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The municipalities


Hinchingbrooke Municipalite Mrc Haut Saint Laurent

  • Mainly agricultural, the territory of Hinchinbrooke includes protected precolonial forest, the Boisé-des-Muir, a number of rivers and orchards, as well as the hamlets of Herdman, Rockburn, Powerscourt and Dewittville (the latter also partly overlaps the municipality of Godmanchester).

    In the nineteenth century, the village centre of Athelstan included mills and a railway station (from Valleyfield to Malone, 1891). The construction of Canada’s first creamery in Athelstan in 1873 was designated as a National Historic Event. The Powerscourt Covered Bridge, also recognized as a historic site, links the municipality of Hinchinbrooke to Elgin. As well, a number of century-old farms, stone houses, picturesque roadways and hamlets are just some of the charms to be found in Hinchinbrooke.

    Since 1970, the residential sector and cottage community of Davignon Park has been established. It is located near to the Herdman border crossing, which is accessible via the Herdman Sideroad. The Huntingdon Regional Arena, which serves several surrounding municipalities, is also located within the municipality. The current town hall was built in 1989 following a fire.

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  • 1056 Brook Road
    Hinchinbrooke (Québec) J0S 1A0
    Phone: 450 264-5353
    Fax: 450 264-3787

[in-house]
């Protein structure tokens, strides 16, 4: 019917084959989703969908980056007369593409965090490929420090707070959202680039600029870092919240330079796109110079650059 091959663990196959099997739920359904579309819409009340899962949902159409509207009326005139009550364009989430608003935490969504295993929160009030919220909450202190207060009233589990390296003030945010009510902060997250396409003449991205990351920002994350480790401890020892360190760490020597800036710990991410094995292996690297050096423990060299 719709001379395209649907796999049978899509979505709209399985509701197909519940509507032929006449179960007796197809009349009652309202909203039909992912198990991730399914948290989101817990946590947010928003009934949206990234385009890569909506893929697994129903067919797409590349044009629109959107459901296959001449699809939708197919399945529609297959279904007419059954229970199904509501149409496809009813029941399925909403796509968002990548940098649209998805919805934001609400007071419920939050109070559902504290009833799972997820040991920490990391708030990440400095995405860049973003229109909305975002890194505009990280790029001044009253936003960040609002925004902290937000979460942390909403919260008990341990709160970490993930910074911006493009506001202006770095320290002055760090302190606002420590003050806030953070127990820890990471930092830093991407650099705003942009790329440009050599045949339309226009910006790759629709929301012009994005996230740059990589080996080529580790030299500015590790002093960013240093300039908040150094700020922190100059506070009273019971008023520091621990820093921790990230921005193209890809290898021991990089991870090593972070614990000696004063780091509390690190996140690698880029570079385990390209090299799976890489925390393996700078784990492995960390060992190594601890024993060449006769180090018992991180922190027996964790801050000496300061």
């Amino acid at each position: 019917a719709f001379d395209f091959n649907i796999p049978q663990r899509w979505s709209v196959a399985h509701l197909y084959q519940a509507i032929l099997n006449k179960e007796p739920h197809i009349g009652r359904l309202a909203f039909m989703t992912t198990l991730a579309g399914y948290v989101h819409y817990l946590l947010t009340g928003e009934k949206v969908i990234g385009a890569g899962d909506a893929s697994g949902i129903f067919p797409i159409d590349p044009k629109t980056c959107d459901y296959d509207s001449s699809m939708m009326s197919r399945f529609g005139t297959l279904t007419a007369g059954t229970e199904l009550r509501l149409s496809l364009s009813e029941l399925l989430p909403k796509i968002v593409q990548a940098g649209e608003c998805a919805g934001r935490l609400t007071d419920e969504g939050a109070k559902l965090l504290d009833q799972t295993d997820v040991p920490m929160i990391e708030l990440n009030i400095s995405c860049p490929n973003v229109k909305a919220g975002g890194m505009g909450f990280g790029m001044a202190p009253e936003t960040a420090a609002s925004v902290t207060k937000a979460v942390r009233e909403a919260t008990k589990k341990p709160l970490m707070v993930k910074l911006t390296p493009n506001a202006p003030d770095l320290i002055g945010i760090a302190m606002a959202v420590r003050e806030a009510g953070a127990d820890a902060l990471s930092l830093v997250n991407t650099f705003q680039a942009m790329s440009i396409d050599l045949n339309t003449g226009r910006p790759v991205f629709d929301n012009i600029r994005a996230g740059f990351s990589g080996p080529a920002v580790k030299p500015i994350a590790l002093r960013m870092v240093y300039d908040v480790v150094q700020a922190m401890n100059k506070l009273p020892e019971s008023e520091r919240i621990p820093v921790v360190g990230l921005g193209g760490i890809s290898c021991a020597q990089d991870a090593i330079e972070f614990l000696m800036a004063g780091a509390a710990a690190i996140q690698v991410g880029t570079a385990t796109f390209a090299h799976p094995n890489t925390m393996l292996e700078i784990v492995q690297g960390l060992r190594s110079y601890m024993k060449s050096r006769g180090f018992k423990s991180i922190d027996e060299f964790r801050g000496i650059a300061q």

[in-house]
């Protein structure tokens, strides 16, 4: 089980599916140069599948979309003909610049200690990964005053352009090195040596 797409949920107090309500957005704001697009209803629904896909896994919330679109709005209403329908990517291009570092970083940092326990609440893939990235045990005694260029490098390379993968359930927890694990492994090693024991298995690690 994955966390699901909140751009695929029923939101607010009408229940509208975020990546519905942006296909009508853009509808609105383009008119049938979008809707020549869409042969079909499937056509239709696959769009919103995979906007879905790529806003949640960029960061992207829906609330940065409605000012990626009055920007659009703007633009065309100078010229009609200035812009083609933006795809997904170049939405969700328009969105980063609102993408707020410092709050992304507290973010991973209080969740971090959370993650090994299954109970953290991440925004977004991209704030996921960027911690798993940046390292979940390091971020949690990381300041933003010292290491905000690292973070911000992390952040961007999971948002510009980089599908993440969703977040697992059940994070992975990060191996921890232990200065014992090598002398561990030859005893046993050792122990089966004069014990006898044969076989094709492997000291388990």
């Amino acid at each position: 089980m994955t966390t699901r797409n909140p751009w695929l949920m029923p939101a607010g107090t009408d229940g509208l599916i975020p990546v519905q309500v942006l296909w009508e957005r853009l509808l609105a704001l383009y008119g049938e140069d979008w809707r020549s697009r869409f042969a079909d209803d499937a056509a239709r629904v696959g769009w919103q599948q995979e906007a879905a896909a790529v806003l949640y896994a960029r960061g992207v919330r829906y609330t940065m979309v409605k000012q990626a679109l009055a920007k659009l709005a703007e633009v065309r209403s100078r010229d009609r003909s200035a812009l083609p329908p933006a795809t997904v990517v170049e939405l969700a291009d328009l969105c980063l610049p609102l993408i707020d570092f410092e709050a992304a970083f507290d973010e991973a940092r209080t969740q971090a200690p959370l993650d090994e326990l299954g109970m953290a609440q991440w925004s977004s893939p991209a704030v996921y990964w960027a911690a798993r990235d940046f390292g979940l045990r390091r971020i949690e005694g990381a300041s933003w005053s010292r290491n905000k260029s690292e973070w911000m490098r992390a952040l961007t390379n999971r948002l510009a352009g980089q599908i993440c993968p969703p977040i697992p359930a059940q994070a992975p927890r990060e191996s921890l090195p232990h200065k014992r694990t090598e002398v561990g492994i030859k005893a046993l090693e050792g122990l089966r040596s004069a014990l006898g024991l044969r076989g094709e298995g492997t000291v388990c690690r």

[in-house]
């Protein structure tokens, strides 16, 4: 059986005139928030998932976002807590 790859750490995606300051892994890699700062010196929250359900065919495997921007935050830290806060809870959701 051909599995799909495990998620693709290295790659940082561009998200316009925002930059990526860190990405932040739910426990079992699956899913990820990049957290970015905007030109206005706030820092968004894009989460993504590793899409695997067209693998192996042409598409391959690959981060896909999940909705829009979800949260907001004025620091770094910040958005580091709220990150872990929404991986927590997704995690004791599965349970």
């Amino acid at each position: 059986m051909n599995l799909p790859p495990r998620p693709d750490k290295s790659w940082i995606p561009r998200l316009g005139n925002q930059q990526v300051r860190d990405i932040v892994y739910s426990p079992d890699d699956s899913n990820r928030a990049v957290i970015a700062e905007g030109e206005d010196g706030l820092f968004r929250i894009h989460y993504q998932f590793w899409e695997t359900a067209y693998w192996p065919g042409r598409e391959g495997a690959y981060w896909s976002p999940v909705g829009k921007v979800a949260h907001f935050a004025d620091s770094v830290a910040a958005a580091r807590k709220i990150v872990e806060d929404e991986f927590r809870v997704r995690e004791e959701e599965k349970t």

Mayor: Mark Wallace
    General Manager and Clerk-Treasurer: Adam Antonopoulos
    Councillors: Elgin Macfarlane, Kirk Feeny, Tanya Clarke, Mark Bakos, Laurie Ann Prevost, Ralph Duncan

  • Hinchinbrooke Hotel De Ville

In numbers

  • Demonym and geographic code

    Hinchinbrooker 69045

  • Inhabitants


  • Area (km)


  • The Township of Hinchinbrooke, located in the Montérégie, was established in 1799, while the municipality to which it owes its name came to be in 1845. Located on the border with the state of New York, the municipality of Hinchinbrooke is surrounded by the municipality of the Township of Elgin to the West, the municipalities of Godmanchester and Huntingdon to the North, and Ormstown to the East. In 1847, the municipality of the township of Hinchinbrooke was abolished and it became part of the municipality of Beauharnois County. Eight years later, it was re-established under the same name. Its territory was annexed from that which now comprises a part of the municipality of the village of Huntingdon, which was created in 1848.

    The first inhabitants, of Irish descent, occupied the territory around 1820. The mission, which was abandoned in 1840, took the name St. Patrice-de-Hinchin(g)brook(e), and in English St. Patrick (de) Hinchinbrook. In this regard, the name of the municipality, long-spelled Hinchinbrook, took its current form in 1993. The status of the township municipality was changed to municipality on November 5, 2011.

    The post office was named Brooklet between 1900 and 1915, a name which refers to a rivulet or small stream. The demonym Hinchinbrooker reflects the local predominance of Anglophones. In fact, the name, both of the township and the municipality, comes from that of an old estate that today is part of the city of Huntingdon, in Cambridgeshire (England). The spelling of the English location included a “g” (Hinchingbrooke) which the Anglo-Canadians chose to suppress as it was not spoken.

  • Châteauguay Valley Antique Association

    • Huntingdon Regional Arena
    • Orchards and cider house
    • Powerscourt Covered Bridge
    • Old dam
    • Round barn
    • Kayaking on the Châteauguay River
    • Dewittville bridge and hamlet
  • Round barn